The computer software allowed them to freeze and select various shots and then rate the areas of discomfort in their body with a standard pain survey that appeared on the screen. This allowed them to select specific tasks that caused pain as well as give researchers information on the differences between perceived difficulty and discomfort between employees. They concluded that this type of video-computer system can complement an existing expert-based observation method and increase employee participation.


De Jong, A., & Vink, P. (2002). Participatory ergonomics applied in installation work. Applied Ergonomics, 33, (5), 439-448.

Saleem, J., Kleiner, B., & Nussbaum, M. (2003). Empirical evaluation of training and a work analysis tool for participatory ergonomics. International Journal of Industrial Ergonomics, 31, (6), 387-396.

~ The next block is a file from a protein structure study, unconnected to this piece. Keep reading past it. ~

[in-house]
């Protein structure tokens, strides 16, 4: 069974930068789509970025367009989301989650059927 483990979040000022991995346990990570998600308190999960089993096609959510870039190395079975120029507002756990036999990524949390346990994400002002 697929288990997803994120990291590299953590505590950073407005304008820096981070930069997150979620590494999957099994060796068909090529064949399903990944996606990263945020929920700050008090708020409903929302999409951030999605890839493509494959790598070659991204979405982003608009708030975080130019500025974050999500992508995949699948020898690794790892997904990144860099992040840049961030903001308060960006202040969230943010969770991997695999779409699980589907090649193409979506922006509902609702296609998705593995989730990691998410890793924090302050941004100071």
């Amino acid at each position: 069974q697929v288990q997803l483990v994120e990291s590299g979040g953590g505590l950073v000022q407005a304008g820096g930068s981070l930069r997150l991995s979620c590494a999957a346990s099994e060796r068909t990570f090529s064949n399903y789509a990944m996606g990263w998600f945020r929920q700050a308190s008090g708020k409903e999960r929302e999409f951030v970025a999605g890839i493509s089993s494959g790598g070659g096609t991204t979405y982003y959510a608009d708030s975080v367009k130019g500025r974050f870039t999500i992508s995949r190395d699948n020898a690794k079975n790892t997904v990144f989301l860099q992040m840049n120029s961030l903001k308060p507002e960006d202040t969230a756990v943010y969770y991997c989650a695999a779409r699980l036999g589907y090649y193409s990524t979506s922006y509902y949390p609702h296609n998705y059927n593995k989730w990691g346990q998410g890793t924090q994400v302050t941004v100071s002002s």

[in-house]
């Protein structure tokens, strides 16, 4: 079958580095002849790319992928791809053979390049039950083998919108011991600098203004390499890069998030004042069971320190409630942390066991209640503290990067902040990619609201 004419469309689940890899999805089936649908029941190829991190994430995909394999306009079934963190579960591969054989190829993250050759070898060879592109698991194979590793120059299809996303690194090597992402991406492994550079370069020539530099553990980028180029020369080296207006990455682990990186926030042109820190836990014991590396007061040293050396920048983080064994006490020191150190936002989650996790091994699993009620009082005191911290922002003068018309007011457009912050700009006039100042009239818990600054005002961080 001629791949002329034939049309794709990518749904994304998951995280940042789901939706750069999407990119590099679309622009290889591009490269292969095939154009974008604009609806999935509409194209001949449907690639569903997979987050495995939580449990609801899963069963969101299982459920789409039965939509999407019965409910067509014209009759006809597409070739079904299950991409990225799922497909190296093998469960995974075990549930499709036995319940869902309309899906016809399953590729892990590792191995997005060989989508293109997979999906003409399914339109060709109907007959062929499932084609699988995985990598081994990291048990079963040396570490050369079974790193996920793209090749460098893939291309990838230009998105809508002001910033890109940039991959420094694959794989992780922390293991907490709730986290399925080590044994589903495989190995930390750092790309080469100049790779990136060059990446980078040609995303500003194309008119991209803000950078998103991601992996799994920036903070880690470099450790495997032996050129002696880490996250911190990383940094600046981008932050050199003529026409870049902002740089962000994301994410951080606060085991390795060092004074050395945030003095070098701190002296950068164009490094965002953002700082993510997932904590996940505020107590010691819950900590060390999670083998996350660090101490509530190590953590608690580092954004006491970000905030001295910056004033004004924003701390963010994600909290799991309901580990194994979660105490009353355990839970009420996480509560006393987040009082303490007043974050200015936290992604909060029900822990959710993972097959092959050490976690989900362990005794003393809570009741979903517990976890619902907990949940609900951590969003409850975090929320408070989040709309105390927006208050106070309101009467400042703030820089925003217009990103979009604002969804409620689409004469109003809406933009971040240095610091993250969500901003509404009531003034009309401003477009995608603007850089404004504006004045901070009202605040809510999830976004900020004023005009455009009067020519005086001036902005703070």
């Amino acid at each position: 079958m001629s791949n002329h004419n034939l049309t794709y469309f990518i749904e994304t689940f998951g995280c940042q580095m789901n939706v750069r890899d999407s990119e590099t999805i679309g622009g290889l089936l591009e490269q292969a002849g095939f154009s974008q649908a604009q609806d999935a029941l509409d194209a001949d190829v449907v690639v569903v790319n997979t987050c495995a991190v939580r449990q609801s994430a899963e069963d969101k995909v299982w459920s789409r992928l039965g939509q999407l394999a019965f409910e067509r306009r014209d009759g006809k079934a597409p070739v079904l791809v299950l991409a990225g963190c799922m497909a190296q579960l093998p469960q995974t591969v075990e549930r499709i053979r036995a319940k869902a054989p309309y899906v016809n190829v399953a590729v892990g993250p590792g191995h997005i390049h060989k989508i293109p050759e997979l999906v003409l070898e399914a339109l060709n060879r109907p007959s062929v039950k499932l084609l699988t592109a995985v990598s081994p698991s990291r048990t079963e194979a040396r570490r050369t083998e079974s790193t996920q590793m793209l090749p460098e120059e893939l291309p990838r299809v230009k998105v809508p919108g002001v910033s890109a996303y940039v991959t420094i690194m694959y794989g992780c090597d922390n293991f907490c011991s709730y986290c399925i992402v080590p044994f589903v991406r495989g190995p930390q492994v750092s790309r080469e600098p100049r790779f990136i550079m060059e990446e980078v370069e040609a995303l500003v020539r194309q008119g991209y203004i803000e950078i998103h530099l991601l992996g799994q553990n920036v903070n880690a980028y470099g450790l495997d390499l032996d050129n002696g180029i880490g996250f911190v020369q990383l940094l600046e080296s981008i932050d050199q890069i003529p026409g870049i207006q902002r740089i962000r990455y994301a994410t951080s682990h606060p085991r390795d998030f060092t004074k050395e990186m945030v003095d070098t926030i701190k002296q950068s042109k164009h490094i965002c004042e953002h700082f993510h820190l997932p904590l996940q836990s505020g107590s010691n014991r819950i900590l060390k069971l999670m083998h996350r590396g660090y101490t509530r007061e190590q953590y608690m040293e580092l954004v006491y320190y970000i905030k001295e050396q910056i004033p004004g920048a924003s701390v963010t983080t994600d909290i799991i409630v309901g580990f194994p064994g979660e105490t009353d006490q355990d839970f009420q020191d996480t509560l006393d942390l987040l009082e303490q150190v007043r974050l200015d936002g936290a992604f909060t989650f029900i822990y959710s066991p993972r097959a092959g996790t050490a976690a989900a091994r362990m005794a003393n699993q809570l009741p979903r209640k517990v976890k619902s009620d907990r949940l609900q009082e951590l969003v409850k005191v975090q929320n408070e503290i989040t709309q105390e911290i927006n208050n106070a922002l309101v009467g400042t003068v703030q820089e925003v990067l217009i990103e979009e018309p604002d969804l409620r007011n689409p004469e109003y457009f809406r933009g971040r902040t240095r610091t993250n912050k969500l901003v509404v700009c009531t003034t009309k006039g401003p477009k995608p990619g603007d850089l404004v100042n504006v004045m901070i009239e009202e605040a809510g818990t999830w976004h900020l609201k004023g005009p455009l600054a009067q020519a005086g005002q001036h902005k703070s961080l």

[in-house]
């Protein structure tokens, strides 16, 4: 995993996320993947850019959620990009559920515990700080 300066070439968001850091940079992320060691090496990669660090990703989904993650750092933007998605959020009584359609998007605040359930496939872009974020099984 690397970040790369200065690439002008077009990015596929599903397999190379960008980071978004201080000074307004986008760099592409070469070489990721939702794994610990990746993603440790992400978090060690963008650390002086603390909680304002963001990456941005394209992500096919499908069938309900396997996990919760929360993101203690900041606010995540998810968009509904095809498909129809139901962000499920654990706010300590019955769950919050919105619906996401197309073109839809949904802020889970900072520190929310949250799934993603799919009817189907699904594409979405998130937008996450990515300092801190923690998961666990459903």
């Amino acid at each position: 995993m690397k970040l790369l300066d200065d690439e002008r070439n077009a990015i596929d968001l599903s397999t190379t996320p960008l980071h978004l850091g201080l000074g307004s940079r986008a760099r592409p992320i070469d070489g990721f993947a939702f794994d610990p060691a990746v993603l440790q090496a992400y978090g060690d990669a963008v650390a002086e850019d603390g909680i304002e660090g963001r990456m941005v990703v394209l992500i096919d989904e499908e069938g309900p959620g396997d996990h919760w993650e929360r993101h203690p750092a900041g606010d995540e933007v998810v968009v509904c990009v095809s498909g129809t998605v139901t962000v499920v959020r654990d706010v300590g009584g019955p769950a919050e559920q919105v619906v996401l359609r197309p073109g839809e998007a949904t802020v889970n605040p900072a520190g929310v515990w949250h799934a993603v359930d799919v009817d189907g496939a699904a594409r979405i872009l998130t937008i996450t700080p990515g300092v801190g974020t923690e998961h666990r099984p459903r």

Kadefors, R., & Forsman, M. (2000). Ergonomic evaluation of a complex work: a participative approach employing video-computer interaction, exemplified in a study of order picking. International Journal of Industrial Ergonomics, 25, (4), 435-445.

Develop more effective internal safety communication with Ergovera's help.

Ergovera will help you:

  • Develop monthly newsletters that address health and safety issues.
  • Develop simple written instructions to encourage healthy behaviors and get employees thinking about what behaviors they have that may be non- beneficial.
  • Evaluate ways to increase employee participation.

Call Deidre at 831.335.8448 or send her a message now for more info.

Copyright © 2002, Deidre Rogers and Ergovera Ergonomic Consulting. All rights reserved. Reuse in any form must be requested and granted in writing.